The Skokie Democrat told The Associated Press he’s still not certain he has the 60 votes he needs for passage.

He says he has most of the necessary votes but there are “a whole bunch of people who are wavering.” He will continue talking to them over the weekend and try again in the Legislature’s second week of its fall session.

Lang believes marijuana should be available in limited amounts for people with specific illnesses who get pain relief from the drug.

It’s the tightest such measure in the nation.

Eighteen states allow medical marijuana use and two of those recently OK’d recreational use.

Arkansas to be first in South to vote on medical marijuana

The Arkansas Supreme Court decision to keep medical marijuana’s legalization on the ballot introduces some unpredictability to the November election and shifts attention to an issue that might not be easily defined by party labels.

That’s no small feat for an Arkansas election dominated by predictability when it comes to national politics and partisan bickering when it comes to the state level. With Republicans aiming to win control of the state Legislature for the first time since Reconstruction, this may be one of the few issues where Arkansas voters won’t hew to traditional party lines.

That’s a situation supporters and opponents of the proposed initiated act are counting on after justices last week rejected a lawsuit challenging the ballot measure. The unanimous decision means Arkansas will be the first southern state to ask its voters whether to legalize the drug for medical purposes.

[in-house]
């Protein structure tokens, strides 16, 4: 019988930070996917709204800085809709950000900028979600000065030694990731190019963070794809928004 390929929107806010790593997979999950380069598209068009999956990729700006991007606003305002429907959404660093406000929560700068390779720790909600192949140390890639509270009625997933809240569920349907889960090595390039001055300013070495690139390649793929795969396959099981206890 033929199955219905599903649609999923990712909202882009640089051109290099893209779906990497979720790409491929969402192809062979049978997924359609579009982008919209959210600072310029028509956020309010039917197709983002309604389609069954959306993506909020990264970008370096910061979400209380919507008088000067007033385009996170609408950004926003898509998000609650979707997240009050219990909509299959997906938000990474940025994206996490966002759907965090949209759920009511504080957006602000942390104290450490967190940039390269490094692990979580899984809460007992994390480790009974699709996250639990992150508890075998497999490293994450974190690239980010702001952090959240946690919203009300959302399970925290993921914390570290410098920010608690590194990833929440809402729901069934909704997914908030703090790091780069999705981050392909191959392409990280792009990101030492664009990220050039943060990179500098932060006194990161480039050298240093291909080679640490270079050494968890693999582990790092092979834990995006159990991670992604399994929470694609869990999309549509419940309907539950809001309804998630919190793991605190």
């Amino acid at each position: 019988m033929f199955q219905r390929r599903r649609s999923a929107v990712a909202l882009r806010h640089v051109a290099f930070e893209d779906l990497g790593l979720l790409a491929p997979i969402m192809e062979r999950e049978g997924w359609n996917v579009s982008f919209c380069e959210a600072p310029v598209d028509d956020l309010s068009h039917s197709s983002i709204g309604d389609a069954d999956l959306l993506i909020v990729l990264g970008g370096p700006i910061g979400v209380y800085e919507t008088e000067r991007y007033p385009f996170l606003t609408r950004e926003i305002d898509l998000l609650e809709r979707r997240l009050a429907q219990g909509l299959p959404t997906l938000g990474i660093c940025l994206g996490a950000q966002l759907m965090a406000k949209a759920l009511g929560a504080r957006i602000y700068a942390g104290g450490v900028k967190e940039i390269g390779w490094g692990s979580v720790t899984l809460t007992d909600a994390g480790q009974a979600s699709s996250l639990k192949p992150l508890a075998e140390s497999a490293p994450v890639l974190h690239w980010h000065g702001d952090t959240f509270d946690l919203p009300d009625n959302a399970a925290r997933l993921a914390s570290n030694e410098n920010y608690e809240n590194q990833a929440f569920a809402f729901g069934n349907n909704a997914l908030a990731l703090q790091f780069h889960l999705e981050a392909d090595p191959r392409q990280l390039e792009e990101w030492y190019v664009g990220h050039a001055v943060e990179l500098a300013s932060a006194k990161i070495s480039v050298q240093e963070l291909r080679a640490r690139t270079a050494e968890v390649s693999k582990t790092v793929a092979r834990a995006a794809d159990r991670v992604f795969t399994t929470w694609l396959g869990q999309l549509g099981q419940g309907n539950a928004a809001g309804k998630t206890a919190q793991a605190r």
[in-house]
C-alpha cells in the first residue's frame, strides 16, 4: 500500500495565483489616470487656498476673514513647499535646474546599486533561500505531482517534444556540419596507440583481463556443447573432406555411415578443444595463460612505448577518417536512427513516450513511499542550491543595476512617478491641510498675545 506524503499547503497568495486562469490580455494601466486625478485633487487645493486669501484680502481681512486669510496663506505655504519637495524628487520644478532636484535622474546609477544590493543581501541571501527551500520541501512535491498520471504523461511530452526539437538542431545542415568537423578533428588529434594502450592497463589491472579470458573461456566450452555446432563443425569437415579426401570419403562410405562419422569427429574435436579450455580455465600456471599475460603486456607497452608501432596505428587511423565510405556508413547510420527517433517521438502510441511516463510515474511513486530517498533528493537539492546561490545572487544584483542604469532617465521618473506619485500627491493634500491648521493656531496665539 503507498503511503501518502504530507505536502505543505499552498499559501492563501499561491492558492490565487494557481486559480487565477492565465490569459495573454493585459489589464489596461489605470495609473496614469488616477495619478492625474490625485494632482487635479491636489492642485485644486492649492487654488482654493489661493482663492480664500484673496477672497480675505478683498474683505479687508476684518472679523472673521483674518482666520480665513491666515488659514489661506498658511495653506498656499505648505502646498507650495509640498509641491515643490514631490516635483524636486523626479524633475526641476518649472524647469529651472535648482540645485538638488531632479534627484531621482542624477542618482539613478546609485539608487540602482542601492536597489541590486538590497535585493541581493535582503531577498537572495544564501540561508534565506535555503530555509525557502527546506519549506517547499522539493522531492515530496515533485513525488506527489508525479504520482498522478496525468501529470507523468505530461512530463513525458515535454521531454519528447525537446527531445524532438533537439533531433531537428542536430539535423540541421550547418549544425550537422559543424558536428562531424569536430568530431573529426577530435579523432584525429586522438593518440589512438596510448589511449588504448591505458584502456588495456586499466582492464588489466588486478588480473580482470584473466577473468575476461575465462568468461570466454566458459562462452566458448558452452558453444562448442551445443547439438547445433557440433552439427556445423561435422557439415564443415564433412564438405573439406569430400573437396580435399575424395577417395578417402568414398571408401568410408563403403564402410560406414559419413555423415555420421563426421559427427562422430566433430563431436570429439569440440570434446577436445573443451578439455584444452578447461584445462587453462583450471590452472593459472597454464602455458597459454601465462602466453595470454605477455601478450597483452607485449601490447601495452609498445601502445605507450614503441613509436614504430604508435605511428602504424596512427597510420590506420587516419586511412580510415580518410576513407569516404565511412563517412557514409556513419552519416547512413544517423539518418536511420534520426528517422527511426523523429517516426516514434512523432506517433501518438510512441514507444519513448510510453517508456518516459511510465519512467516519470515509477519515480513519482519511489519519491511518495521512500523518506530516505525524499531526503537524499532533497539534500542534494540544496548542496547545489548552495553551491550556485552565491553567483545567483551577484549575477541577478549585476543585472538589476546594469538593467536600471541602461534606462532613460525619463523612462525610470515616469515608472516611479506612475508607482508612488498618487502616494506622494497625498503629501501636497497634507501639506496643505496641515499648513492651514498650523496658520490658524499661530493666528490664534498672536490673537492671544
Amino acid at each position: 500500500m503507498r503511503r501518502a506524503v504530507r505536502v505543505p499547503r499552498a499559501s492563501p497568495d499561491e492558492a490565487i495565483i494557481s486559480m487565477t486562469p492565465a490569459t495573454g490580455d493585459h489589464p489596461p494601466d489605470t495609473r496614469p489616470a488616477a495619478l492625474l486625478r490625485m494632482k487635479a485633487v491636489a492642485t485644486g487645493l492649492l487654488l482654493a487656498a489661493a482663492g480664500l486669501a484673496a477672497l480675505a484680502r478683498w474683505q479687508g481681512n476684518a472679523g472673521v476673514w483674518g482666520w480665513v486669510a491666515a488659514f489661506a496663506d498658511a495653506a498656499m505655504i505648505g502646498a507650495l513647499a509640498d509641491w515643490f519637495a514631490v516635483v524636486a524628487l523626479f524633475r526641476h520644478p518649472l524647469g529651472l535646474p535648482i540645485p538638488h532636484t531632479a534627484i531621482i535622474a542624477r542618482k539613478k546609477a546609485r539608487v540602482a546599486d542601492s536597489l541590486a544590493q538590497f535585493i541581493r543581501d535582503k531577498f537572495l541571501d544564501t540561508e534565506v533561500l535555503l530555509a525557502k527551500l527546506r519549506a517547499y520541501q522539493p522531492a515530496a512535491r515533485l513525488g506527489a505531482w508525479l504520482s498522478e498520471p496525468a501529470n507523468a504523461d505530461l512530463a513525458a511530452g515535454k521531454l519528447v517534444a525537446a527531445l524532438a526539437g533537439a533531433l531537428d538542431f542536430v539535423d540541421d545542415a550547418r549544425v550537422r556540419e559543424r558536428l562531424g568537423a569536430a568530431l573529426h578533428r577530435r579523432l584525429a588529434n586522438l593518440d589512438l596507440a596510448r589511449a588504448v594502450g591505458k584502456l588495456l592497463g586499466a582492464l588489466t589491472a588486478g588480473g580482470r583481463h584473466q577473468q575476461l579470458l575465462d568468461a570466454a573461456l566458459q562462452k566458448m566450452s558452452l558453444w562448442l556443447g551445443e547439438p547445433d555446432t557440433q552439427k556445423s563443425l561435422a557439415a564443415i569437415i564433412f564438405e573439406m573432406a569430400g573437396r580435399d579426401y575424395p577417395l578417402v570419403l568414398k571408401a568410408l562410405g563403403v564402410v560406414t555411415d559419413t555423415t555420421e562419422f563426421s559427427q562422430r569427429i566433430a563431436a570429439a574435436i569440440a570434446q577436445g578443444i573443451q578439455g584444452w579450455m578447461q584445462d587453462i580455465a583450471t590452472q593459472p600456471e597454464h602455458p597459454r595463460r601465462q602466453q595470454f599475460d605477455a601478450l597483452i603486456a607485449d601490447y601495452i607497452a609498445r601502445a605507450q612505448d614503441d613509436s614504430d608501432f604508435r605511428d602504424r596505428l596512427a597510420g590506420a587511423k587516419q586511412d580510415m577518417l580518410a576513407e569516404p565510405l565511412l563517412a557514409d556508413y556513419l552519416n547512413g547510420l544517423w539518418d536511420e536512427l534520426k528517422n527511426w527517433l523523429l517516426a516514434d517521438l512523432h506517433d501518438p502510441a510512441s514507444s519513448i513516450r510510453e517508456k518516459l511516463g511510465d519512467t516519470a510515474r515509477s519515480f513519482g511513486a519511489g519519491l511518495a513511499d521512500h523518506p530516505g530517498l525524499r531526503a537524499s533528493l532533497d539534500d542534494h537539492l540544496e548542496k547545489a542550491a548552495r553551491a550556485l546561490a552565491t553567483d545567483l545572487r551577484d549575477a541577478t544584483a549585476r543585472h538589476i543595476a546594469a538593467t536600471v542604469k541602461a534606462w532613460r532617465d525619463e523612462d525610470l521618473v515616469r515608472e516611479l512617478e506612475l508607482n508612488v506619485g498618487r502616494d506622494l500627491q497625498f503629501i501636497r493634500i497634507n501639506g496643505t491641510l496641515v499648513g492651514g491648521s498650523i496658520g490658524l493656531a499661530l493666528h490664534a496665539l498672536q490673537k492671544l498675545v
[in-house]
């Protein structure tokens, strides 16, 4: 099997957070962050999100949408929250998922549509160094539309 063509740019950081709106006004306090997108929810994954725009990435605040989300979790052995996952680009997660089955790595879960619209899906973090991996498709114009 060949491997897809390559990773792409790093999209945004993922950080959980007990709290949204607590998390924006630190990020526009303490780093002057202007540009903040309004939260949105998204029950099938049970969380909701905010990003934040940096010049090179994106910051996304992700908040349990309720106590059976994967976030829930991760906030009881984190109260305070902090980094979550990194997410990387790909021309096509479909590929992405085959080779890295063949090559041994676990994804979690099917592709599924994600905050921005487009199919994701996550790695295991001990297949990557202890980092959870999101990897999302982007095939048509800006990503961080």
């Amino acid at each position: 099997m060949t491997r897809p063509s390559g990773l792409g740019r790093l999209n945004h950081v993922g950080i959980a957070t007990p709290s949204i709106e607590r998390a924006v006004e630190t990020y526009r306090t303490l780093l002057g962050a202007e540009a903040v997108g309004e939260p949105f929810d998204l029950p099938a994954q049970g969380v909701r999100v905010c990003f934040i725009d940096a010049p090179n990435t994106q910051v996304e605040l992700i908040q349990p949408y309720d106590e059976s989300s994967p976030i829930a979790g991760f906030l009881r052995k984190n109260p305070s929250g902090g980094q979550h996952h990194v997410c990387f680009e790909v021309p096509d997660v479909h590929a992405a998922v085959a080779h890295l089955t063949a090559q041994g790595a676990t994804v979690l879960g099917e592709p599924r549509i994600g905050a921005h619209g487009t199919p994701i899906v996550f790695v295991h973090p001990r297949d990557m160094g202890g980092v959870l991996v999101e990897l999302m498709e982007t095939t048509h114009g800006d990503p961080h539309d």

Both sides of the issue say they’re counting on help from both parties to win the debate.

“The support is not as divisive as you would think,” said Chris Kell, campaign strategist for Arkansans for Compassionate Care, the group pushing for the act’s passage. “I’m getting as much or more help from Republicans as from Democrats.”

Seventeen states and the District of Columbia have legalized medical marijuana in some fashion, and three states are expected to vote this year on the drug’s full-scale legalization. But the debate hasn’t been waged in the South, where putting measures on the ballot is more difficult and with conservative legislators throughout the region unlikely to take up the matter on their own.

“I think it’s a sign that marijuana policy reform is an idea that is coming of age now across the nation, rather than just in the states where we’ve seen it so far,” said Morgan Fox, communications manager for the Washington-based Marijuana Policy Project, which has contributed most of the money for the Arkansas effort. “It’s really an important moment.”

Opponents of the measure already have an active network of church leaders and other conservatives in place from past ballot fights, including the successful 2004 campaign to ban gay marriage in the state. But after losing a bid to strike the measure from the November ballot, opponents say they’ve got to build a coalition that goes beyond the conservative activists they’ve relied on for those campaigns.

“I think the success of our campaign against this measure is going to hinge more than most campaigns on our ability or someone’s ability to mobilize coalitions that don’t normally work together to oppose this measure,” said Jerry Cox, head of the Arkansas Family Council and a member of the Coalition to Preserve Arkansas Values.